Sep. 18—DURHAM — Rarely does a college football team get to enjoy an offensive performance like the one North Carolina Central had in Saturday night's 45-27 victory over the University of New Hampshire.
At times it seemed like N.C. Central could do whatever it wanted against a UNH defense that allowed a respectable 44 points in the team's first two games, both of which were against Colonial Athletic Association opponents. The Eagles (3-0) scored 21 points in the first quarter, seven in the second, 10 in the third and seven in the fourth.
Whenever UNH (2-1) scored, N.C. Central answered.
"We're not going to let it define us," said UNH linebacker Bryce Shaw, who recorded a team-high 10 tackles in the loss. "You have to have a short-term memory. Football is an 11-game season, so we have to learn from this, take it on the chin and keep grinding."
It wasn't just the 45 points the Eagles scored, either. It was how they got there. N.C. Central converted 12 of 15 third-down situations — the Eagles were 9-for-9 in that category at one point — and scored on each of their five trips to the red zone.
"These guys are good, man," N.C. Central coach Trei Oliver said. "I've been trying to tell people that we have an explosive offense. ... For us to be 12 of 15 on third-down conversions and 5 of 5 in the red zone? That's incredible. That's incredible. I thought we had a good game plan and these guys played their butts off."
Quarterback Davius Richard was UNH's biggest problem. He ran for 140 yards and a touchdown on 16 carries, and completed 18 of 27 passes for 194 yards and two TDs.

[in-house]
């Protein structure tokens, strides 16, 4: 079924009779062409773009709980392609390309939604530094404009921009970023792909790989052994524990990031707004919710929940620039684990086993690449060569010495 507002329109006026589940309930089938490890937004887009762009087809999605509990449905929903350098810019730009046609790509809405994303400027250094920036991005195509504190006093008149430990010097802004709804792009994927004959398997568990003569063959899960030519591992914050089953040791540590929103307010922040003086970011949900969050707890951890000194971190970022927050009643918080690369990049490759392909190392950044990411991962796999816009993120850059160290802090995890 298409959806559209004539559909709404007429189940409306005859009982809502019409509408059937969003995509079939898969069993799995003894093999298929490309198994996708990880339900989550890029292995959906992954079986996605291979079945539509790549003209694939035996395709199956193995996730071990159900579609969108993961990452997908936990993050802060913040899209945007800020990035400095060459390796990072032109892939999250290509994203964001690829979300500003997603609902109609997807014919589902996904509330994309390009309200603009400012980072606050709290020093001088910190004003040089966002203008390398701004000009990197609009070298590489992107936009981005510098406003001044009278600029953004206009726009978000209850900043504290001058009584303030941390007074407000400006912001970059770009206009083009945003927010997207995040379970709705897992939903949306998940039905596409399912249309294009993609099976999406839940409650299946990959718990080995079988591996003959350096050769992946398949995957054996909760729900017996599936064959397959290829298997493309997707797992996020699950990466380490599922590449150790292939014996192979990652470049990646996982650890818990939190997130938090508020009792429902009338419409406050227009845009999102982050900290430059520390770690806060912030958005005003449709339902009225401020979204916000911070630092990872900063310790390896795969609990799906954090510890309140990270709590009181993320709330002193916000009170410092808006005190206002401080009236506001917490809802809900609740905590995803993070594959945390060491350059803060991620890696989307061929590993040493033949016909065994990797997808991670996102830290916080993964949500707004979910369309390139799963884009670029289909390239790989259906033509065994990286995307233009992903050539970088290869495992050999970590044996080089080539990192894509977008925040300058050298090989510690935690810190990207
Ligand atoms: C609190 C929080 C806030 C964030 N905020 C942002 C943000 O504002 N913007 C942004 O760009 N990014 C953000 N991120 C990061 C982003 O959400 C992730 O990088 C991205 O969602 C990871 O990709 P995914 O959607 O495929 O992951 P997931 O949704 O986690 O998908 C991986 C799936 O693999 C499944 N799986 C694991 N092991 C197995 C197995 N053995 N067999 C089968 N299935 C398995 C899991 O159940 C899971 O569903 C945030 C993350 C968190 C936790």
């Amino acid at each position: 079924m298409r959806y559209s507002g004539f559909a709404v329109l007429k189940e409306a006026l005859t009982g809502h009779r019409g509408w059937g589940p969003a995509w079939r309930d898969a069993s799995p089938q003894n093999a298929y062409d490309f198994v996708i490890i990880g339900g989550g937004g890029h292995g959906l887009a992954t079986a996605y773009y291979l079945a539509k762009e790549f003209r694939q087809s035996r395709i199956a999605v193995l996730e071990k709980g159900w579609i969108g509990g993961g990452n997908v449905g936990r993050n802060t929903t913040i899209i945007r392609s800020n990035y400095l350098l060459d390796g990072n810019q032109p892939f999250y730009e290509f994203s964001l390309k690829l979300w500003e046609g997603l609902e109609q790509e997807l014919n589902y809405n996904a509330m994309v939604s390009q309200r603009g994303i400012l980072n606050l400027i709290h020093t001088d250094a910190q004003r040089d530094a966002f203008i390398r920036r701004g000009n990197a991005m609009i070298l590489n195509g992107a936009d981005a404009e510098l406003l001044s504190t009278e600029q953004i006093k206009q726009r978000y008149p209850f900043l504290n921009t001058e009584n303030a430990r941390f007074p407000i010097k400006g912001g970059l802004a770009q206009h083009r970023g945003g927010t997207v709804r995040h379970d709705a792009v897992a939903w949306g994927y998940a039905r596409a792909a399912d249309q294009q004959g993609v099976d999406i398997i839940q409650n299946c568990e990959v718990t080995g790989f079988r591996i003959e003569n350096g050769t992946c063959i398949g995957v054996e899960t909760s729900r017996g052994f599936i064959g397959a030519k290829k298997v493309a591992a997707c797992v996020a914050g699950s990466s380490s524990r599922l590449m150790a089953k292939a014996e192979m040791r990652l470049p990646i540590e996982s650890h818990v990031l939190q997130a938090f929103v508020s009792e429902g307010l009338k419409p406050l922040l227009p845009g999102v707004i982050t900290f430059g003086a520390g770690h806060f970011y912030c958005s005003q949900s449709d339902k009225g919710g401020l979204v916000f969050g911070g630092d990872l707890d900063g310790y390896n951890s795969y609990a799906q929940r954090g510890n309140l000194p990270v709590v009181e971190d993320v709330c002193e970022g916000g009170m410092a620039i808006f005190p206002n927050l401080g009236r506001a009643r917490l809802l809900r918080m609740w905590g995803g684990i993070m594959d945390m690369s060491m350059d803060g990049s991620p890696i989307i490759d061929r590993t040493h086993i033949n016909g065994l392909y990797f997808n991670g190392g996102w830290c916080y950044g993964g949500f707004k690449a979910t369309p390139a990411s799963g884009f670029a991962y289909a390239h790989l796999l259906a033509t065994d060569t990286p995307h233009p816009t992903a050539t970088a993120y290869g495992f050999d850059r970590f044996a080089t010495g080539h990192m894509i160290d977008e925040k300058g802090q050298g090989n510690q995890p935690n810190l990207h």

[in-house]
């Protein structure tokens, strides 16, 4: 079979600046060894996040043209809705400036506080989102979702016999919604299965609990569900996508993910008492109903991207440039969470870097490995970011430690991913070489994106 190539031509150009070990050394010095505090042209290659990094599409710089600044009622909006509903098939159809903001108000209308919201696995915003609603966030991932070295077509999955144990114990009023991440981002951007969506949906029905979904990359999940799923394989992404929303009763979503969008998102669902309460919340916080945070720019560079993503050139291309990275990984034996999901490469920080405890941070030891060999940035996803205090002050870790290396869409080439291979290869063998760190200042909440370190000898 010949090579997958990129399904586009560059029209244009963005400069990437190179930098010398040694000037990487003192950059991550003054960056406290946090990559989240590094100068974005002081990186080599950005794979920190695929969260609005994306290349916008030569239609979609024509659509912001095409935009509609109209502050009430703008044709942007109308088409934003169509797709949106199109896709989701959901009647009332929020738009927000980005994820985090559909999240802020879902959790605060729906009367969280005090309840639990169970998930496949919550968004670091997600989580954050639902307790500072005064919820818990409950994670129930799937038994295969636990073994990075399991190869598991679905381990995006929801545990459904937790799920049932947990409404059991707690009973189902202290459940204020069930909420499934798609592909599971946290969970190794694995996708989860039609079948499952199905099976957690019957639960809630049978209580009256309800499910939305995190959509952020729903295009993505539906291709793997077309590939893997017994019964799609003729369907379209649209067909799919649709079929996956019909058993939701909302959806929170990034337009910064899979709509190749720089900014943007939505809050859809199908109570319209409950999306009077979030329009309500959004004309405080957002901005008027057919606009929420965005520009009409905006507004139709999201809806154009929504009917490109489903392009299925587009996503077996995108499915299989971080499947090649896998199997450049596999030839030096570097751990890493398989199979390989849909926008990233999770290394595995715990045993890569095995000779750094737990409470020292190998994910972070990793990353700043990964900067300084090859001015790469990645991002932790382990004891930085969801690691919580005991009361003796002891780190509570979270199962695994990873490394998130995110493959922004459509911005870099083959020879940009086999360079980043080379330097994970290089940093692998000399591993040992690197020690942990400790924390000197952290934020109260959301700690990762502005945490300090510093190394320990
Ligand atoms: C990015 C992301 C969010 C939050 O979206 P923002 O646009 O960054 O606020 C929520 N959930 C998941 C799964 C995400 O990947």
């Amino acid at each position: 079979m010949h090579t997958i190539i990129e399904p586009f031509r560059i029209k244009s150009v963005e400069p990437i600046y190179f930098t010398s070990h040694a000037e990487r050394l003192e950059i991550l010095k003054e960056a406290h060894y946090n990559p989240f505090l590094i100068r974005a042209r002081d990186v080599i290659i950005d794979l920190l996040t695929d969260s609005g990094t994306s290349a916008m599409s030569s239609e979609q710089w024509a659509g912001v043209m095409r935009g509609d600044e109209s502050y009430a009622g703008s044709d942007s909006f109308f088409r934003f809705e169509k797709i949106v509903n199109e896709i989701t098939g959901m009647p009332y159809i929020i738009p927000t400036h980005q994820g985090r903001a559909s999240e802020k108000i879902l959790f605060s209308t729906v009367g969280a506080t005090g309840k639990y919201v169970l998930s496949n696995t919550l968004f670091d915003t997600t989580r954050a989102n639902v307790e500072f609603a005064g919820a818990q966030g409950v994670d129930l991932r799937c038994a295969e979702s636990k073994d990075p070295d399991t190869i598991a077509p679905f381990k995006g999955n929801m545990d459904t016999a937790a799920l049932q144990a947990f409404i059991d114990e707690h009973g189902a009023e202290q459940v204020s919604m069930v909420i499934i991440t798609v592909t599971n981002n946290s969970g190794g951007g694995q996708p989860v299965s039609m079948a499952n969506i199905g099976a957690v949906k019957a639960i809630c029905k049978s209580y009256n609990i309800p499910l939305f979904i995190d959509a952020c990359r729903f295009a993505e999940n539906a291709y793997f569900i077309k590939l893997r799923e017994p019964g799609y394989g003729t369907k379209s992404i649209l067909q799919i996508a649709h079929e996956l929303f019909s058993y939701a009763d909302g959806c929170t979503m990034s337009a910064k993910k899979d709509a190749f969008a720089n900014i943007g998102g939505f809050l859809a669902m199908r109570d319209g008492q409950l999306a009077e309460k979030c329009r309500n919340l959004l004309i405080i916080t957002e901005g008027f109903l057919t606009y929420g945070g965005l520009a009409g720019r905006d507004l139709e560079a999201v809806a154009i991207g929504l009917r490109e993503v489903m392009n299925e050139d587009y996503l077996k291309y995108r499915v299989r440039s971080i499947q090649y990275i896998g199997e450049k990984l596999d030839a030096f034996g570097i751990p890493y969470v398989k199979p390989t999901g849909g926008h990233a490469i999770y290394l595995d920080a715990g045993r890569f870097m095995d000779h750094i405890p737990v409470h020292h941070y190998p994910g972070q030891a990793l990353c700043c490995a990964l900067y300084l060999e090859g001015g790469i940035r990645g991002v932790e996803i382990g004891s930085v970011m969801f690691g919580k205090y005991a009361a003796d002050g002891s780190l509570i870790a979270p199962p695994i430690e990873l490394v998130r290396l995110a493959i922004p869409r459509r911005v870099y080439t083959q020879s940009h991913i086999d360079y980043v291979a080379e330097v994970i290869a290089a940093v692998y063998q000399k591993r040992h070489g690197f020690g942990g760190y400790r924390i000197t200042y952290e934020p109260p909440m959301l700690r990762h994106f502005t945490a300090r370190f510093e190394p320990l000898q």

"Davius Richard was the best player on the field," UNH coach Rick Santos said. "We just simply couldn't get a stop. He was just tremendous.
"They beat us up up front. In particular our defensive line couldn't get to the quarterback. I just think it was their quarterback making plays. We missed some tackles. That hurt us last week (against Albany) and this week as well."
N.C. Central converted on five third-down situations during an 11-play drive in the second quarter that ended with the team's fourth touchdown. Richard picked up two of the five first downs by scrambling. His biggest run may have been a 12-yard gain on a third-and-9 play from the UNH 20-yard line. Two plays later the Eagles were in the end zone.
"It's hard (on a defense) when you have a quarterback that can run the football," Oliver said. "If you want to play two-high safeties you're usually going to have problems stopping the quarterback run game. We thought it was there throughout the week and they gave us some looks that we took advantage of. Again, the guys executed."
Oliver said running the ball and stopping the run would be the keys for his team, and the Eagles did a good job of both. N.C. Central gained 205 yards on 41 rushing attempts, and limited the Wildcats to 65 yards on the ground (23 carries).
UNH trailed 14-0 after N.C Central returned an interception for a TD in the first quarter. Santos said the early deficit prevented the Wildcats from running the ball as much as he would have liked.
Even though it scored a defensive touchdown, N.C. Central had possession of the football for 35 minutes and 19 seconds.
"That's where it starts, up front with the bigs, and I thought we controlled the game and the time of possession," Oliver said. "That was huge to keep their offense off the field by running the football. It's hard to beat folks when you can't run the ball."
UNH will attempt to reverse course when it travels to Towson on Saturday. The Tigers have played three non-conference games and will enter Saturday's contest with a 2-1 record.
"I think it was a wakeup call for us that showed a little complacency that we may have had during the week," UNH quarterback Max Brosmer said. "It's a really good lesson for a team. I guarantee that we bounce back next week."